Zambia shuts down churches, schools as cholera death toll rises

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Doctors care for patients affected by Cholera at the Heroes stadium temporary transformed in a hospital on January 15, 2018 in Lusaka, Zambia.

JOHANNESBURG - Zambia&39;s government has shut down churches, bars, markets and schools in many Lusaka townships until the cholera outbreak which hit the country in October last year has been brought under control. 

Zambia has also embarked on a massive cholera control programme which has seen the military being deployed across most of Lusaka as more than 70 people have lost their lives and about 3,000 infected since the outbreak began.

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Zambia&39;s Health Minister Chitalu Chilufya said in terms of vaccination, the country has so far recorded 107.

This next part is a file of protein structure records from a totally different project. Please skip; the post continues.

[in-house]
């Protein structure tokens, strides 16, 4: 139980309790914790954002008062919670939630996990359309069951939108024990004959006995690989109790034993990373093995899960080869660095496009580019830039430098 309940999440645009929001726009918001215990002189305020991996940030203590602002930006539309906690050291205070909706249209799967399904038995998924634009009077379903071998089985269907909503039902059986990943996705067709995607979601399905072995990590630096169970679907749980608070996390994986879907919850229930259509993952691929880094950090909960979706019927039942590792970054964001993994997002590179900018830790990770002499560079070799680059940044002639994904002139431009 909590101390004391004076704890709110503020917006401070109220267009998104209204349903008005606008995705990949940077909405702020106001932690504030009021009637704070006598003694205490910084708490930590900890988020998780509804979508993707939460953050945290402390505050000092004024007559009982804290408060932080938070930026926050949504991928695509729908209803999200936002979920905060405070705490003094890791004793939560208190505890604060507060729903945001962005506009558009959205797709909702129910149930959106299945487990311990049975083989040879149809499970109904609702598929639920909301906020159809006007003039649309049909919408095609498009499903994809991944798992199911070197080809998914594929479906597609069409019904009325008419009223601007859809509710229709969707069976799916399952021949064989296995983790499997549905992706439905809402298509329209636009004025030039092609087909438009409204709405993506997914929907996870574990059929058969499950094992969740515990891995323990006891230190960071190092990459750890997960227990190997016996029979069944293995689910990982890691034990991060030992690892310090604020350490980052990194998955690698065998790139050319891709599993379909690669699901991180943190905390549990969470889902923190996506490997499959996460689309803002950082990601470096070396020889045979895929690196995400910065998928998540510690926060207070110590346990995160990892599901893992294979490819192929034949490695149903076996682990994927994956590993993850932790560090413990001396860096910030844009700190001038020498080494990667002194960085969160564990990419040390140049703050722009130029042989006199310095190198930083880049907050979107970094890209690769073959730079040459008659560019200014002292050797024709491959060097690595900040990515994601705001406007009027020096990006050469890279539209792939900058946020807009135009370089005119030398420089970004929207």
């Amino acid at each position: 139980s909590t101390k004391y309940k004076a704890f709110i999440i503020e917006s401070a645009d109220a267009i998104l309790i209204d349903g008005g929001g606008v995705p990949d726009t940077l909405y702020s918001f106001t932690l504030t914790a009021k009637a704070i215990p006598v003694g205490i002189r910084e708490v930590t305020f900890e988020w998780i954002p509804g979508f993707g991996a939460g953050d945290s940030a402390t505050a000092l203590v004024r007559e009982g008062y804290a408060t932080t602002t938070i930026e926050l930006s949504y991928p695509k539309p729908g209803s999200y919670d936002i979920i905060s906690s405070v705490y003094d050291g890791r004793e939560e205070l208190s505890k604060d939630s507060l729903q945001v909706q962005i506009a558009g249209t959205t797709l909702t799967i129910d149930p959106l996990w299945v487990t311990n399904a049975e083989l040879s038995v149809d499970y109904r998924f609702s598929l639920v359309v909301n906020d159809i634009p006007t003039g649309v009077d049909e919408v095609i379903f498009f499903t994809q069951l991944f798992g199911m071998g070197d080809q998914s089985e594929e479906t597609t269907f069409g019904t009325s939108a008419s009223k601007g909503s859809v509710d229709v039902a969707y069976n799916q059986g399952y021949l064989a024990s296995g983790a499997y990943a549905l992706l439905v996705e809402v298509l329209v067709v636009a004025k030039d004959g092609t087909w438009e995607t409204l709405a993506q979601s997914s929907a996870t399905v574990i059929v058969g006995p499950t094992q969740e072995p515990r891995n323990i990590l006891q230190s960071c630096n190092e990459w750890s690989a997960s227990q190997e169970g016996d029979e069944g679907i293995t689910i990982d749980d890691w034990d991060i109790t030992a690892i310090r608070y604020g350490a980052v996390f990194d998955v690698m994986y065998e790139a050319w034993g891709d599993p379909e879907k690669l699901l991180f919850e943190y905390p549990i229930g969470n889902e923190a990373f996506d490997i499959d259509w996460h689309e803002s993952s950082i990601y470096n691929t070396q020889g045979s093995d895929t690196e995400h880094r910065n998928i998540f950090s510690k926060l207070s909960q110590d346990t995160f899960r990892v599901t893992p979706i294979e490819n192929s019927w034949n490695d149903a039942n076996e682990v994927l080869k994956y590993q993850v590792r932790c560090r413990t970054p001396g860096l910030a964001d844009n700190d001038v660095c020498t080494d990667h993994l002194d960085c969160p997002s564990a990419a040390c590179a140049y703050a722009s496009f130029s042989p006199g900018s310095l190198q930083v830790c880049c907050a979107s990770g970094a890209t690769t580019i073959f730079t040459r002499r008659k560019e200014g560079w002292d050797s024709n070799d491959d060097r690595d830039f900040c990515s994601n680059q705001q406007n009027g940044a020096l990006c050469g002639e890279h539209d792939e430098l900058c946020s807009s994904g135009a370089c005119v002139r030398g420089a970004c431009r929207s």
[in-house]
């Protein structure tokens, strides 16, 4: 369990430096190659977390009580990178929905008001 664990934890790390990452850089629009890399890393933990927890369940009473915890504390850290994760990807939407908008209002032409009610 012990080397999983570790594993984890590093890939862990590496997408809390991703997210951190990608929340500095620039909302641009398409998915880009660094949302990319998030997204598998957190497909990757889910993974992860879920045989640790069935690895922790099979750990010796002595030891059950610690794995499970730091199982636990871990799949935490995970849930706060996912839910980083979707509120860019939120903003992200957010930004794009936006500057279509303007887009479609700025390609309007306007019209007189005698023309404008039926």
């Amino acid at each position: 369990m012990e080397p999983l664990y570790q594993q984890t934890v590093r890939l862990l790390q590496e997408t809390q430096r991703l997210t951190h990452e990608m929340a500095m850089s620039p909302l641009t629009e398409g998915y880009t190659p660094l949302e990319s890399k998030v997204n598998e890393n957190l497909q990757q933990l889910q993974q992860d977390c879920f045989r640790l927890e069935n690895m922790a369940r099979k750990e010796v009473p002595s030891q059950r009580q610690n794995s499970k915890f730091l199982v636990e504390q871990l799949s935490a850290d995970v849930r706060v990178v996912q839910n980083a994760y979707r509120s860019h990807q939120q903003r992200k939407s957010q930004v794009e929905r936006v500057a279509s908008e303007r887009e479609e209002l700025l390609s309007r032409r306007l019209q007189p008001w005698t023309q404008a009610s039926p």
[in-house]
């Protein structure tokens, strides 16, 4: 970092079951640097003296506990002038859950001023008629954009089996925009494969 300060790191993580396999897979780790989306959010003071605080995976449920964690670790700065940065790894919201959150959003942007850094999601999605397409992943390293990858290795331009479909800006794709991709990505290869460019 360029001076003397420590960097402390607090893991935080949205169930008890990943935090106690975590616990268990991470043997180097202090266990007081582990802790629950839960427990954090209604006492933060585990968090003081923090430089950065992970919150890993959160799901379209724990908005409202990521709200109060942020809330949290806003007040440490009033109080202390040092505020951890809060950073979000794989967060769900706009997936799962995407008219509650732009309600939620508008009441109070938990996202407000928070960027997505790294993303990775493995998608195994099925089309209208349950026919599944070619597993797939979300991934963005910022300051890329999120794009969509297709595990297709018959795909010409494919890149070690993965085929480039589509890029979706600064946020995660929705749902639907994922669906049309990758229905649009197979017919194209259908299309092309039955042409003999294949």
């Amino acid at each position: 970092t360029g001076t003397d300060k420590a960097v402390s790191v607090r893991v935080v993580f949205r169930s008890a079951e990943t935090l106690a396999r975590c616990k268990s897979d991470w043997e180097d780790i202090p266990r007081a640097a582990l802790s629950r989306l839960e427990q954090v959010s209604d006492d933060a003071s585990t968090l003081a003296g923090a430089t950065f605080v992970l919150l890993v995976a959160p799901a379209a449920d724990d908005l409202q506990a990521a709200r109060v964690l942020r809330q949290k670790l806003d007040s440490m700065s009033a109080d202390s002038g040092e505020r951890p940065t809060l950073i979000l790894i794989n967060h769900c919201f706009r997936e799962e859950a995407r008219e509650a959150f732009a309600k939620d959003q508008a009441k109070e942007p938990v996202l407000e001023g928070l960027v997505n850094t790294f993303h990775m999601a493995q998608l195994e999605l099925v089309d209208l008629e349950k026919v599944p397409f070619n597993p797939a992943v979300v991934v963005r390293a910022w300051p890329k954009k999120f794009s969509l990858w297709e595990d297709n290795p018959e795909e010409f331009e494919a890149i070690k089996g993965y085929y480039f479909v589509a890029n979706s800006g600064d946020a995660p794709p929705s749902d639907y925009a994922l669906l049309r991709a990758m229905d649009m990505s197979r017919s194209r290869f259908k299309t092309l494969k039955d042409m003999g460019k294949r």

“The restrictive conditions on gatherings, faith based organisations, education and at all public places will continue. In term of vaccination we have  so far recorded 107, that means we have a little over what we targeted," he said.

The Minister of Religious Affairs Godfridah Sumaili pleaded with churches in the hardest-hit suburbs to not break the law and open their doors to congregants.

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“The message is very clear today that churches in Kanyama should not meet this Sunday. Churches in other areas most affected by the cholera should remain closed until we meet on Tuesday to review the situation," she said.

Zambia has also turned one of Lusaka&39;s stadiums into a cholera treatment centre.

Not everyone is happy with how the country is dealing with the situation as street vendors accused the government of destroying their livelihoods by closing down their markets.